Dr. Jason Dean, Assistant Professor of Economics with the School of Management, Economics, and Mathematics, shares his perspective on the positive, negative and ethical issues related to artificial intelligence today and in the future.

The potential benefits of artificial intelligence (AI) are enormous. Nearly every day, we see media reports on breakthroughs in AI. It is becoming increasingly clear that the technology has the potential to vastly improve our economic well-being, cure diseases, and even better predict natural disasters like earthquakes and tsunamis.

However, I think many of us will encounter the most immediate and striking effects in the workplace. Many routine and mundane tasks will be automated, allowing us to focus on more meaningful and fulfilling work. New and more interesting jobs will be created in the AI sector, and we will see unprecedented productivity increases. This is key as productivity and economic prosperity go hand in hand. 

In the 19th century, over half of our labour force worked in agriculture, often enduring gruelling work weeks of more than 60 hours. Now, a mere 1.5% of Canadians work in agriculture. We work fewer hours and have more food than we know what to do with. Over the years, this has allowed us to dedicate more resources towards things like social services, education and healthcare.

In recent decades, the pace of productivity has plateaued as we have transitioned into a more service-oriented economy. Services require human labour and are less easily automated compared to manufacturing. AI has the potential to break this stagnation – and by a lot. In fact, some claim the impact could even exceed that of the Industrial Revolution, given its rapid adoption, breadth, and the potential for unprecedented productivity gains. For example, machine learning algorithms can analyze medical images in minutes, whereas it would take a radiologist hours to do the same. In the legal field, AI can scan thousands of documents in seconds, a mundane job that would take a human researcher hours or days. Even in education, AI like Chat GPT can act as a real-time tutor, generating study materials and providing homework assistance, and also accelerate research productivity by aiding in brainstorming, automating citations, data cleaning and analysis, coding, and more.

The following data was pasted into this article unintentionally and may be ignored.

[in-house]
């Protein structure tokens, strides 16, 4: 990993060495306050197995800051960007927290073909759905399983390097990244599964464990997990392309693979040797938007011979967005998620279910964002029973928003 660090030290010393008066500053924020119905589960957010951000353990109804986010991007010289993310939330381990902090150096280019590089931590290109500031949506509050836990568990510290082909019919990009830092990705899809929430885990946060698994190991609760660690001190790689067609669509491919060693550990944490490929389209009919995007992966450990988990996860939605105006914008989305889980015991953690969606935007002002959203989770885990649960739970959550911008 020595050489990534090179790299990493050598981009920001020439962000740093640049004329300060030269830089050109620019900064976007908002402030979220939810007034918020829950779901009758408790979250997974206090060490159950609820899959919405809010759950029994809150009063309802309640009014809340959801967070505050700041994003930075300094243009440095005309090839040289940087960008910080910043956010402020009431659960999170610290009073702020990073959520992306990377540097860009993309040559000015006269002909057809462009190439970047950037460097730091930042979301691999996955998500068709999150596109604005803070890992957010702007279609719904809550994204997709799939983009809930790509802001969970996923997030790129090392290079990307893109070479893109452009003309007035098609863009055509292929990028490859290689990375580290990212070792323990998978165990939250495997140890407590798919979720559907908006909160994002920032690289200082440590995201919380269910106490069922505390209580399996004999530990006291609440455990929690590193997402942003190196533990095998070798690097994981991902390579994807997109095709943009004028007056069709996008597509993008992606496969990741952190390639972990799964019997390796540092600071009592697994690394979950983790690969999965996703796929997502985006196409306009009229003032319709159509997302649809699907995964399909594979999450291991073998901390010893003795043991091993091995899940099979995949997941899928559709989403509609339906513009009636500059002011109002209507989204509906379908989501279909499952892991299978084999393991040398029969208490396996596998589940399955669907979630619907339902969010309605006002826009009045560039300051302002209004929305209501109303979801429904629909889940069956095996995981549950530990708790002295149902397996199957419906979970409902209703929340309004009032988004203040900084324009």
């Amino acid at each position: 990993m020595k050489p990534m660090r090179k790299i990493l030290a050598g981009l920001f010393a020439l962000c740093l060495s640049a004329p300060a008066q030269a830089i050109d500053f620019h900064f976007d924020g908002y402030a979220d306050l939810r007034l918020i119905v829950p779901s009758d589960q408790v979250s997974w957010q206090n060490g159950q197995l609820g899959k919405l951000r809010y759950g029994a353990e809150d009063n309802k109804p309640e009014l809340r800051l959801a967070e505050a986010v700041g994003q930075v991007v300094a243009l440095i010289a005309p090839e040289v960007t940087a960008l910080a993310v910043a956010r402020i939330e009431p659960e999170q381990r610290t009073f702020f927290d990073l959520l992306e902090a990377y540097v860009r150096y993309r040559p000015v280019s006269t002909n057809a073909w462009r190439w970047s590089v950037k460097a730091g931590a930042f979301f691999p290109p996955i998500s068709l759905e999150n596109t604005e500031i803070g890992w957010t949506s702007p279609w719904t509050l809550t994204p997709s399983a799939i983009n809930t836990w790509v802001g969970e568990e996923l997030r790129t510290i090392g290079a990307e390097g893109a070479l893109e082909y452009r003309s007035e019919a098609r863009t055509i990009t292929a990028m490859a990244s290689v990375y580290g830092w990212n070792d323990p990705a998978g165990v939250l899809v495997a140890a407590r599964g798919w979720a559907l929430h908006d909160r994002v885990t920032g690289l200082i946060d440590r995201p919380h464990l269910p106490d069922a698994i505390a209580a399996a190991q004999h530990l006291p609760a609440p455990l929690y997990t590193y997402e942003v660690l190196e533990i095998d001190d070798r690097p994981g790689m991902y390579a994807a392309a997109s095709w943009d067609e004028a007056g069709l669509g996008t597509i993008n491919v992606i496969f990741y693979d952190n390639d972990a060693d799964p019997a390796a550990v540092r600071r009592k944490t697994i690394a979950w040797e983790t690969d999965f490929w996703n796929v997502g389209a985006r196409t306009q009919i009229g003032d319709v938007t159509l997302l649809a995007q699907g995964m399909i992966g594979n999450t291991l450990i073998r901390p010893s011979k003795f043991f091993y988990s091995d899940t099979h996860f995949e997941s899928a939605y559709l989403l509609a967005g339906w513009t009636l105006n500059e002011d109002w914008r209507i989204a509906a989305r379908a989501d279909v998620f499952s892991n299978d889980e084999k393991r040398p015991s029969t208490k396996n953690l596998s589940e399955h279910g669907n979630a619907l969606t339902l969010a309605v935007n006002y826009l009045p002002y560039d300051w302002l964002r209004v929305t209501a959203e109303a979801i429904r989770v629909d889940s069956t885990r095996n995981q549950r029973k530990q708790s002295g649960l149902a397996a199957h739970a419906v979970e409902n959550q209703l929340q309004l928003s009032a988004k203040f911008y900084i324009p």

That being said, AI's wide applicability and rapid acceleration present a double-edged sword. On one hand, the immediate and widespread increases in productivity mean a faster path to improved economic well-being. But on the other hand, it will likely lead to significant and immediate disruptions to the labour market.

Traditional tech advancements like assembly lines in manufacturing or electric looms in textiles usually impacted specific industries, so the degree of disruption was not pervasive. This is not the case with AI. In fact, some research indicates that as many as one in four white-collar U.S. jobs could be automated.

The speed at which AI is evolving is unprecedented. Unlike the internet, which took years to become a disruptive technology, AI has reached this point already, and the consequences can be devastating to people and families, leading to real emotional and financial hardship. Older workers will be especially hard hit as they do not have the time to retrain and reintegrate into the labour market, risking long-term unemployment. 

Governments have a role to play in mitigating the disruption, especially for the most vulnerable, and leveraging the benefits of this technology. We must consider how we can allocate a part of the newly generated wealth - to strengthen social safety nets, provide mental health support, finance job retraining, and possibly implement a targeted Universal Basic Income for older workers. While there are certainly challenges, let's not forget that it's the very technology causing disruptions that also has the potential to revolutionize medical diagnostics and drug discoveries, offering a path to alleviate human suffering on an unprecedented scale.